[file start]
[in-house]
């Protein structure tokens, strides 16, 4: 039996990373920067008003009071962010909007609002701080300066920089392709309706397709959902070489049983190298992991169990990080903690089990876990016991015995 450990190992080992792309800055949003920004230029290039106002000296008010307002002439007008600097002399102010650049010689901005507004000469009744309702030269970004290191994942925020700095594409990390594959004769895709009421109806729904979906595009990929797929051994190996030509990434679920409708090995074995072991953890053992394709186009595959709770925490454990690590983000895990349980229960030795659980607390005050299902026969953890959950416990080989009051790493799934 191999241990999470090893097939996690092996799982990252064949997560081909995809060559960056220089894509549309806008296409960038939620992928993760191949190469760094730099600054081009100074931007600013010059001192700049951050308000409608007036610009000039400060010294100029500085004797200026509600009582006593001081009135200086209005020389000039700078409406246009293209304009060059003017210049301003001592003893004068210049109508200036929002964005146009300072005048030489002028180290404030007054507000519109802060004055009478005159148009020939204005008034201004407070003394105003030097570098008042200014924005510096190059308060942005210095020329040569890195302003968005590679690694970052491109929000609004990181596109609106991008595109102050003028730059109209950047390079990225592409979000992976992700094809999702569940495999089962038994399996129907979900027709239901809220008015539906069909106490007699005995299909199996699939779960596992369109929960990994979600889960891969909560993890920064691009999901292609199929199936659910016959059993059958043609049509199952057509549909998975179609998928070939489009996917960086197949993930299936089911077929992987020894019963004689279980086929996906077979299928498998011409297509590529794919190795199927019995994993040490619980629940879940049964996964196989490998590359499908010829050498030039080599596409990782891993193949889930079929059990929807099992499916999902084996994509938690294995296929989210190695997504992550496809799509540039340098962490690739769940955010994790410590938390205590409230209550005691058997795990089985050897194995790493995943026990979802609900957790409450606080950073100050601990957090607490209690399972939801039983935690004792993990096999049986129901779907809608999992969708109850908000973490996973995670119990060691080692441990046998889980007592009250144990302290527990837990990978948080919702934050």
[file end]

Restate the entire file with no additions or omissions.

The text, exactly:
[in-house]
């Protein structure tokens, strides 16, 4: 039996990373920067008003009071962010909007609002701080300066920089392709309706397709959902070489049983190298992991169990990080903690089990876990016991015995 450990190992080992792309800055949003920004230029290039106002000296008010307002002439007008600097002399102010650049010689901005507004000469009744309702030269970004290191994942925020700095594409990390594959004769895709009421109806729904979906595009990929797929051994190996030509990434679920409708090995074995072991953890053992394709186009595959709770925490454990690590983000895990349980229960030795659980607390005050299902026969953890959950416990080989009051790493799934 191999241990999470090893097939996690092996799982990252064949997560081909995809060559960056220089894509549309806008296409960038939620992928993760191949190469760094730099600054081009100074931007600013010059001192700049951050308000409608007036610009000039400060010294100029500085004797200026509600009582006593001081009135200086209005020389000039700078409406246009293209304009060059003017210049301003001592003893004068210049109508200036929002964005146009300072005048030489002028180290404030007054507000519109802060004055009478005159148009020939204005008034201004407070003394105003030097570098008042200014924005510096190059308060942005210095020329040569890195302003968005590679690694970052491109929000609004990181596109609106991008595109102050003028730059109209950047390079990225592409979000992976992700094809999702569940495999089962038994399996129907979900027709239901809220008015539906069909106490007699005995299909199996699939779960596992369109929960990994979600889960891969909560993890920064691009999901292609199929199936659910016959059993059958043609049509199952057509549909998975179609998928070939489009996917960086197949993930299936089911077929992987020894019963004689279980086929996906077979299928498998011409297509590529794919190795199927019995994993040490619980629940879940049964996964196989490998590359499908010829050498030039080599596409990782891993193949889930079929059990929807099992499916999902084996994509938690294995296929989210190695997504992550496809799509540039340098962490690739769940955010994790410590938390205590409230209550005691058997795990089985050897194995790493995943026990979802609900957790409450606080950073100050601990957090607490209690399972939801039983935690004792993990096999049986129901779907809608999992969708109850908000973490996973995670119990060691080692441990046998889980007592009250144990302290527990837990990978948080919702934050």